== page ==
Sunday, June 8, 2008

Unseen cost of petrol price rises

My neighbours are pensioners in their 70s. I visited my neighbours on Saturday and I spoke with the man of the house. I hadn't seen either of them since he'd had a turn a few weeks ago (carted off in the ambulance at night), and I asked how he went with the tests. Apparently he'd had, I think, some plaque in his carotid artery which had broken free and caused a minor stroke. (From his explanation I’ve guessed that's what it was.) He's now on medication.
He told me that he didn't know how I managed my commute to work every day (about 85ks each way which takes me one hour and 20 minutes on a good run, with NO traffic, leaving home at 5:20am, and leaving work at 4pm to return home at about 5:20pm), he told me that he'd given away his pigeons, he used to race them. He said that it was just getting too expensive. He couldn't lift over 4kg due to a back injury, but he'd been able to cope with that, but since petrol was so expensive he was unable to take the pigeons out to toss them, or even take them down to the clubhouse for someone else to take them out and toss them.

Bolta has a piece today on the most recent high petrol prices “Welcome to the petrol prices warmenists demanded”.

I heard an interview on Macca’s Australia All Over show thismorning, Macca was talking with a bloke about whether he’d abandoned any plans to travel away over the long weekend. The caller said he’d abandoned a job up at Charters Towers. This bloke was a driver. He said that the last time he did this job it cost him about $600 to travel up to Charters and back. If he did it this time it would cost him over $2,000, which he couldn’t recoup.

It sort of goes with the hugely inflated land prices because of the way that infrastructure is provided these days on new land developments, mentioned in comments here.

Up here in Queensland rail transport of goods has been massively cut because many small branch lines to towns were shut down years ago under the false understanding that they were underutilised. For example, in Injune graziers would send their cattle by rail to Roma where the markets were. After the animals were sold they would be transported again by rail to where they had to go (usually the abattoir). Unfortunately, the statistics for the rail transport of goods and cattle, etc, were always taken from Roma, as it was the main terminus for all the trains carrying goods from the branch lines.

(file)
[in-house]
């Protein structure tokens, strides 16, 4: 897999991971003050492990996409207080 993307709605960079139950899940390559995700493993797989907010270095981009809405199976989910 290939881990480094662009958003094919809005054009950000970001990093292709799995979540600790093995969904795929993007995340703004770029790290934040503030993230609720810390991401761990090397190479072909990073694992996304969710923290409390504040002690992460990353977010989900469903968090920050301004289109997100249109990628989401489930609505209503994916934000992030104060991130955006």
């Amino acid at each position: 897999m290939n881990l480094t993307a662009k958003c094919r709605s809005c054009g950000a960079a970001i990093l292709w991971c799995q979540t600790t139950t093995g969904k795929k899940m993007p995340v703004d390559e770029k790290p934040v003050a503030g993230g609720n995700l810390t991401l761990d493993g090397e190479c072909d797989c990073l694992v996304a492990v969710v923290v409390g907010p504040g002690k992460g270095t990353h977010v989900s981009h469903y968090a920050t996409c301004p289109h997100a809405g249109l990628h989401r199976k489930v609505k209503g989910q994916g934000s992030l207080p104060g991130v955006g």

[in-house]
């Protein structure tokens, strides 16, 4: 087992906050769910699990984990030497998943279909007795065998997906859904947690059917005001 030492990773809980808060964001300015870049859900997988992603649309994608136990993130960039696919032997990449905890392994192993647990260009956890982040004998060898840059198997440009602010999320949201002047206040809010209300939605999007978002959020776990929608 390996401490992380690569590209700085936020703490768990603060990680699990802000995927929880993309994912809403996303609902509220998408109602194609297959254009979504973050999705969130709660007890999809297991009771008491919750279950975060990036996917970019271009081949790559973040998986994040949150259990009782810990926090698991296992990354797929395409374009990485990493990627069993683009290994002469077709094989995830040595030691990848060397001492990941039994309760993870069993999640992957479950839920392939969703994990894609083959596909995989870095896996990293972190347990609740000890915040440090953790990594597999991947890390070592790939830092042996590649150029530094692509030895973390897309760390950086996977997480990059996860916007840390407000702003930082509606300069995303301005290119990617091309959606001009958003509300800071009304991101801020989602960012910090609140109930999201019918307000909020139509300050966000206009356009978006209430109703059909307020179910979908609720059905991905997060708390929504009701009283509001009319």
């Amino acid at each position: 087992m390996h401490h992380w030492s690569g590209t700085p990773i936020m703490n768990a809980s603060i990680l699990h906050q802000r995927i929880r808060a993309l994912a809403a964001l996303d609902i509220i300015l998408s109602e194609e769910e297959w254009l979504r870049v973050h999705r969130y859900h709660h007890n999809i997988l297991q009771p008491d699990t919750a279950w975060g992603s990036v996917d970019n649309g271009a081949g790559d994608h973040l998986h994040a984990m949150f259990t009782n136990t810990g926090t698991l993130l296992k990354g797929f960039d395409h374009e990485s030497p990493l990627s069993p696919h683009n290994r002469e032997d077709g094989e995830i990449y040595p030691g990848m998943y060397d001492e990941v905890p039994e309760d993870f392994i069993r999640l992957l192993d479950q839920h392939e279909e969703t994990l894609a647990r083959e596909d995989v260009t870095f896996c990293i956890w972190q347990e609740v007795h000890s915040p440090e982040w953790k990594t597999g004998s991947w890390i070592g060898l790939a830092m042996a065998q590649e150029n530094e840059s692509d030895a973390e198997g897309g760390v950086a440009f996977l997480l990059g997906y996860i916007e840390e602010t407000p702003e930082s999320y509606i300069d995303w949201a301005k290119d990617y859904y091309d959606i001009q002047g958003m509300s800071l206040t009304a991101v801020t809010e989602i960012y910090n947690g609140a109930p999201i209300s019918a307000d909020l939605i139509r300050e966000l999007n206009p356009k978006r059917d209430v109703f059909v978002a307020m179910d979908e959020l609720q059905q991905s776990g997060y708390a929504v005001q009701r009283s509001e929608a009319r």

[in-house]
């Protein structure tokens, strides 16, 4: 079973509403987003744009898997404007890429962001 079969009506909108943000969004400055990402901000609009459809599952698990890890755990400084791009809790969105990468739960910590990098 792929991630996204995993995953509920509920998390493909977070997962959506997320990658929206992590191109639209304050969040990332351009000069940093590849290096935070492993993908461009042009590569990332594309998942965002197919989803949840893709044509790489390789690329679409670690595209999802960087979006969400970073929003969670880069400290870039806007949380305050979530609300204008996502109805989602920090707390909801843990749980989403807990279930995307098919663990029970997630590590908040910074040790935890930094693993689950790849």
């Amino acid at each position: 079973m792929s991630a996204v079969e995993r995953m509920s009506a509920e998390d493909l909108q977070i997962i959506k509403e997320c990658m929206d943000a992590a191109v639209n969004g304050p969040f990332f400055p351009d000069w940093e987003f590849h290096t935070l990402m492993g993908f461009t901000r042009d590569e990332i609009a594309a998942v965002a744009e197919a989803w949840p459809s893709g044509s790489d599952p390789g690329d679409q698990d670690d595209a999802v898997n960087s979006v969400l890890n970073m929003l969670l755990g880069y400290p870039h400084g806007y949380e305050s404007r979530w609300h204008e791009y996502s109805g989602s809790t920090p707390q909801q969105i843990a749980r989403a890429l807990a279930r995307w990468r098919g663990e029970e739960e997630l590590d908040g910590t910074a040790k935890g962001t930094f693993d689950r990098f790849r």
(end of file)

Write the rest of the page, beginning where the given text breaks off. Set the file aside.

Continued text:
I’ve spent a few hours looking for information on the shut down of the branch lines from Roma, and I found a report from the minister stating it was a mistake, however my computer locked up and I didn’t have the address saved…. ARRGH!

4 comments:

Minicapt said...

If you found the report at a website, then you should be able to find it in your browser history collection. Depending on your settings, it should remain there for a week.

Cheers

kae said...

I tried looking using the old browser settings, but I've got no idea and I looked at so much stuff - I don't even remember who the report was for, but it was a PDF by a Minister (a Ministerial Report), but I don't remember the title or even the start of URL, I just know that the PDF froze up the system. I'd clicked on it straight from the search... I'd been looking on and off all day!
Dangit!

Dave wane said...

A smart government would allow total private sector ownership of all rail lines, whether deemed necessary by the bureaucrats or not.

Only then could the marketplace determine the viability of any particular branch line.

Government (taxpayer) ownership and subsidisation of rail in most states ant territories must cease if REAL productivity gains are ever to be made in this country.

kae said...

Hi Dave
I know a grazier from Injune.
He said that when the branch lines closed the profits went down because once a farmer had to use a truck to transport his cattle or timber or whatever, to Roma to the rail head there was no point unloading the truck onto a train. So the rail lost the business.
When the boffins worked out the profitability of the branch lines from Roma to the outlying towns they somehow missed that this stuff wasn't entering the system only at Roma, it was coming from up the branch lines.
Because of the way the bookkeeping was on the rail the little branch lines weren't mentioned, it came from Roma in the accounting... that was the mistake!